• If blink is false, the cursor will be switched on in solid form (i.e. same as OLED.cursorShow(true))
  • If the cursor is off and you want a blinking cursor, you don't need to showCursor first

Example:

OLED.cursorBlink(true); //shows the cursor and makes it blink

OLED.cursorBlink(false); //shows a solid cursor


clearScreen()

void clearScreen();

  • This function clears the display, homes the cursor to the beginning of the upper line (line 1) and switches the cursor off

Example:

OLED.clearScreen();  //clear screen, home cursor and switch off cursor


cursorHome()

void cursorHome(uint8_t line);

  • This function moves the cursor to the beginning of a line
  • The upper line is line 1 and the lower line is line 2

Example:

OLED.cursorHome(1);  //move cursor to cursor position 0 on line 1


cursorLeft()

void cursorLeft(uint8_t moves);

  • This function moves the cursor left
  • The function accepts the integer argument moves with a value between 0 and 255 (decimal)
  • The cursor position moves through display memory and wraps automatically (see above)

Example:

OLED.cursorLeft(3); //move cursor three positions to the left


cursorRight()

void cursorRight(uint8_t moves);

  • This function moves the cursor right
  • The function accepts the integer argument moves with a value between 0 and 255 (decimal)
  • The cursor position moves through display memory and wraps automatically (see above)

Example:

OLED.cursorRight(2); //move cursor two character to the right


cursorPosition()

void cursorPosition(uint8_t line, uint8_t position);

  • This function moves the cursor to an absolute position
  • The position can be anywhere in the display memory
  • The function accepts two integer arguments, line and position both with a value between 0 and 255 (decimal)
  • If line is 1 then the cursor is moved to the upper line of the display
  • If line is <>1 then the cursor is moved to the lower line of the display
  • position will normally be in the range 0~15 (decimal) but the OLED module will wrap the value (see above)

Example:

OLED.cursorPosition(2,0); //move the cursor to the first position on the second line

OLED.cursorPosition(1,64); //this has the same effect as the example above


printMessage()

void printMessage(uint8_t messageNumber);

  • This function prints a predefined message stored in the Picaxe driver chip (in flash memory)
  • You will have to reprogram the Picaxe chip firmware to change the messages
  • The function accepts an integer argument messageNumber with a value between 0 and 15 (decimal)
  • The message will be displayed starting at the current cursor position

Example:

OLED.printMessage(1); //this will display the message "www.picaxe.com"


print()

void print(String message);

  • This function prints a String object to the display starting at the current cursor position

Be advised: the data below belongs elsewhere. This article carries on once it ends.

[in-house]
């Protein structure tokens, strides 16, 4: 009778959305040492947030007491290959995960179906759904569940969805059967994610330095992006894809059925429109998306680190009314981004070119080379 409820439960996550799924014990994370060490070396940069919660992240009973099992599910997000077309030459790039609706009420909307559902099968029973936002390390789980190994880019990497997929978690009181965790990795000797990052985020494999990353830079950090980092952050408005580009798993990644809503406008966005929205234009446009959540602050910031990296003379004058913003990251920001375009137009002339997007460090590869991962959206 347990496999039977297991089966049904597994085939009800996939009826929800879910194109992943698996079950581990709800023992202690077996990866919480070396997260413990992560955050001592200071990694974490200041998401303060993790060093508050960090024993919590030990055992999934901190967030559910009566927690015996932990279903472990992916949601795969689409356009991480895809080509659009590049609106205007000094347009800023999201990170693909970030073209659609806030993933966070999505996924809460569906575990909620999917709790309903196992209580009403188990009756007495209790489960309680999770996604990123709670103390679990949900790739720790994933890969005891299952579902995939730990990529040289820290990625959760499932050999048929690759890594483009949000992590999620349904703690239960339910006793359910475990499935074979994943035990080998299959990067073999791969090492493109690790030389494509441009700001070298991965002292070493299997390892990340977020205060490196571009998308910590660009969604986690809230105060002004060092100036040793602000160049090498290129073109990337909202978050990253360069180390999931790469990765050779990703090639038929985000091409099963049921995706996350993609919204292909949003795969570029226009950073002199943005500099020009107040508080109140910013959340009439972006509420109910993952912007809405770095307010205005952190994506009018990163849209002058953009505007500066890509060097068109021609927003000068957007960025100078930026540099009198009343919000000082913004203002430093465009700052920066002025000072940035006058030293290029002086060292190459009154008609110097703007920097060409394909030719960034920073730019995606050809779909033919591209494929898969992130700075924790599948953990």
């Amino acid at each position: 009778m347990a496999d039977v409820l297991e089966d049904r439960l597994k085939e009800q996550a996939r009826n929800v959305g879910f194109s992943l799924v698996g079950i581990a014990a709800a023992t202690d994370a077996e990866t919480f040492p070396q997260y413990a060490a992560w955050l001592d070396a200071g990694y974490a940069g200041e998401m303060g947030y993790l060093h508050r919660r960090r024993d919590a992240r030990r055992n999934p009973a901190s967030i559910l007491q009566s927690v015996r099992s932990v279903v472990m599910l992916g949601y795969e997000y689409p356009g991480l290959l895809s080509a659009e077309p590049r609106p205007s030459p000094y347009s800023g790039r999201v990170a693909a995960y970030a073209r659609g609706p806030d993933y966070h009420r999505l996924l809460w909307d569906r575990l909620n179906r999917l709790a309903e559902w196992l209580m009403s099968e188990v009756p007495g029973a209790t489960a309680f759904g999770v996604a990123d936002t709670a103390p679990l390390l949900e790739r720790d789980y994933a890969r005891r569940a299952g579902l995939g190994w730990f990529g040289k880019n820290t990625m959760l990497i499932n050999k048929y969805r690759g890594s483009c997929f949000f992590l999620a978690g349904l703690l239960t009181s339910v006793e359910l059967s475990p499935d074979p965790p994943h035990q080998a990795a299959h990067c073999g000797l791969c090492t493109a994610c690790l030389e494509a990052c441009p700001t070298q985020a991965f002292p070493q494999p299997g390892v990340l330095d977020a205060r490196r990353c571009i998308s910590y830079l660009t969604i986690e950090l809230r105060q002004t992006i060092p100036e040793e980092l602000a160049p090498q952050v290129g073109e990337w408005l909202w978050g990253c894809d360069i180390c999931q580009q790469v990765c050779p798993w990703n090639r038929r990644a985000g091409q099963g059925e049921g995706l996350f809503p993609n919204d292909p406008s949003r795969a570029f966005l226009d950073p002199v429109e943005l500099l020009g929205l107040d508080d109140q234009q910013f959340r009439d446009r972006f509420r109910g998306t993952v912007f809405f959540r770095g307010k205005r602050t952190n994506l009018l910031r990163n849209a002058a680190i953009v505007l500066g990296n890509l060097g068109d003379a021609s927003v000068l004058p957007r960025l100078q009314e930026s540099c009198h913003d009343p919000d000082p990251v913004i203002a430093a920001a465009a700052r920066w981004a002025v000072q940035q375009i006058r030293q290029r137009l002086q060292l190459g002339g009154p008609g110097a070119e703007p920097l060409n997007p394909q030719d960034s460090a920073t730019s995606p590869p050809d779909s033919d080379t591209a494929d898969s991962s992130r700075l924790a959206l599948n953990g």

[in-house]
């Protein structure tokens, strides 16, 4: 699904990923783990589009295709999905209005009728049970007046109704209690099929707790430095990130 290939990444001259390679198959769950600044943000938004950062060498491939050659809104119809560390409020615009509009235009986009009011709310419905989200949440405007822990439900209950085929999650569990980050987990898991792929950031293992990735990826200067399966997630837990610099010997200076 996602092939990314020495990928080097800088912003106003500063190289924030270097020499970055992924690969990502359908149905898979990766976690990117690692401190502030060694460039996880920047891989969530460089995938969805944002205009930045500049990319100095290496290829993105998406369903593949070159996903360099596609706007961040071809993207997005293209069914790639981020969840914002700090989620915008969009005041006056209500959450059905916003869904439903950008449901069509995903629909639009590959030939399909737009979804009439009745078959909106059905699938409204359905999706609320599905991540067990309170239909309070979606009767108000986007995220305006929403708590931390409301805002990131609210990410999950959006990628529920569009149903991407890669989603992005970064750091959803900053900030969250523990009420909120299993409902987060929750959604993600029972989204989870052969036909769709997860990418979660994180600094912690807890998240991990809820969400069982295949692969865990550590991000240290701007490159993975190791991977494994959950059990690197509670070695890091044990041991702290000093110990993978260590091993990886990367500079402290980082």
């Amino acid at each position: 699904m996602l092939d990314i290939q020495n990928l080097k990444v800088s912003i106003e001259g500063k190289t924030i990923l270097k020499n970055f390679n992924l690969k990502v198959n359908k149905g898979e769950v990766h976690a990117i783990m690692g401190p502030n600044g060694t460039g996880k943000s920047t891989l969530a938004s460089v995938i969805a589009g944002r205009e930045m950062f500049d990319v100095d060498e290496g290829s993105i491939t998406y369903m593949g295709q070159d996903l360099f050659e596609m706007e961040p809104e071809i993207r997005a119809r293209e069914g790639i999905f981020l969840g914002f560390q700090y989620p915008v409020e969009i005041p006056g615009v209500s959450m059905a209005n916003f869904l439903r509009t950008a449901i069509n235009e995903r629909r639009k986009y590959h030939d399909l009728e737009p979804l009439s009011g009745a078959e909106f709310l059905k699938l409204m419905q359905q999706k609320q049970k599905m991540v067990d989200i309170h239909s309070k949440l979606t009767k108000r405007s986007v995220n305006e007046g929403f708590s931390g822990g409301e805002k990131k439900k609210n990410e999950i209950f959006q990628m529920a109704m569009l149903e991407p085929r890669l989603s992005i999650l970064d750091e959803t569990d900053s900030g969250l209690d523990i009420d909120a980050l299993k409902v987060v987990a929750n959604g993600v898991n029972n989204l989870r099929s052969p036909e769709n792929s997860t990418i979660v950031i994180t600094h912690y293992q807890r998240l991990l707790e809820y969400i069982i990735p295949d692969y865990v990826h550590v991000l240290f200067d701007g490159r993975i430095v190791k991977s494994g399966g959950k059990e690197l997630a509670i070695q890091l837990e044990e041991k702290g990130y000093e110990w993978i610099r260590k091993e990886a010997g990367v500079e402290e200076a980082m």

• The function accepts an String argument message which should normally have a length between 0 and 16 characters
  • The length of the String object message is not limited and the display will wrap long strings (see above)
  • If you have a string in a character array, convert it to a string before sending using the String() function

Example:

OLED.print("Hello World!");
OLED.print(String(charArray));


outputWrite()

void outputWrite(uint8_t state);

  • This function sets/resets the auxiliary outputs C.2, C.1 and C.0
  • These outputs are marked C2, C1 and C0 respectively on the pcb
  • Unlike Arduino digitalWrite, the status of the outputs can not be read and all three outputs must be set at the same time
  • The function accepts the integer argument state which sets the state of all three outputs at the same time
  • If you want to set or reset one output whilst leaving the other outputs unchanged, you will need to keep a track of the desired status of all three outputs and use bitwise manipulations to change individual outputs
  • It takes about 2.5ms to change the outputs so the maximum toggle frequency is less than 400Hz

Example:

OLED.outputWrite(0b111); //sets all outputs high

OLED.outputWrite(0b100); //sets output C.2 high and the others low

int currentStatus = 0b000;
OLED.outputWrite(currentStatus); //all outputs low/off

currentStatus != 0b010; //set C.1 to one
OLED.outputWrite(currentStatus); //currentStatus = 0b010

currentStatus != 0b001; //set C.0 to one
OLED.outputWrite(currentStatus); //currentStatus = 0b011

currentStatus &=0b110; //set C.0 to zero
OLED.outputWrite(currentStatus); //currentStatus = 0b010

currentStatus ^=0b100; //toggle C.2
OLED.outputWrite(currentStatus); //currentStatus = 0b110
 

The rules for bitwise manipulations are as follows:

bitwise AND function (&)

x AND 0 gives 0 //force to zero

x AND 1 gives x //leave unchanged

bitwise OR function (|)

x OR 0 gives x //leave unchanged

x OR 1 gives 1 //force to one

bitwise XOR function (^)

x XOR 0 gives x //leave unchanged

x XOR 1 gives ~x //i.e. not, toggle or invert x


backspace()

void backspace(uint8_t moves);

  • This function deletes characters to the left of the current cursor position and moves the cursor correspondingly
  • The function accepts the integer argument moves with a value between 0 and 255 (decimal)
  • The backspace function will wrap through the display memory (see above)

Example:

OLED.backspace(3); //backspace three chars


printFloat()

void printFloat(float foo,uint8_t minimumLength, uint8_t decimalPlaces);

  • This function converts a floating point constant or variable to a String object and prints it to the display at the current cursor position
  • The function accepts a float argument foo which is the float to be displayed
  • The function accepts an integer argument minimumLength with a value between 0 and 255 (decimal)
  • minimumLength represents the minimum length of the String object created. If necessary, the string object will be padded with leading whitespace
  • The function accepts an integer argument decimalPlaces with a value between 0 and 255 (decimal)
  • decimalPlaces represents the number of decimal places in the String object
  • The buffer size is only 16 characters so you will get a buffer overflow if you try and create a string object in excess of 16 characters long
  • The routine uses the C function dtostrf() which notionally works to eight significant figures

Example:

OLED.printFloat(3.14159,5,4); //this will display "3.14156"
OLED.printFloat(3.14,4,1);    //this will display " 3.1"
OLED.printFloat(3.14e6,5,0); //this will display "3140000"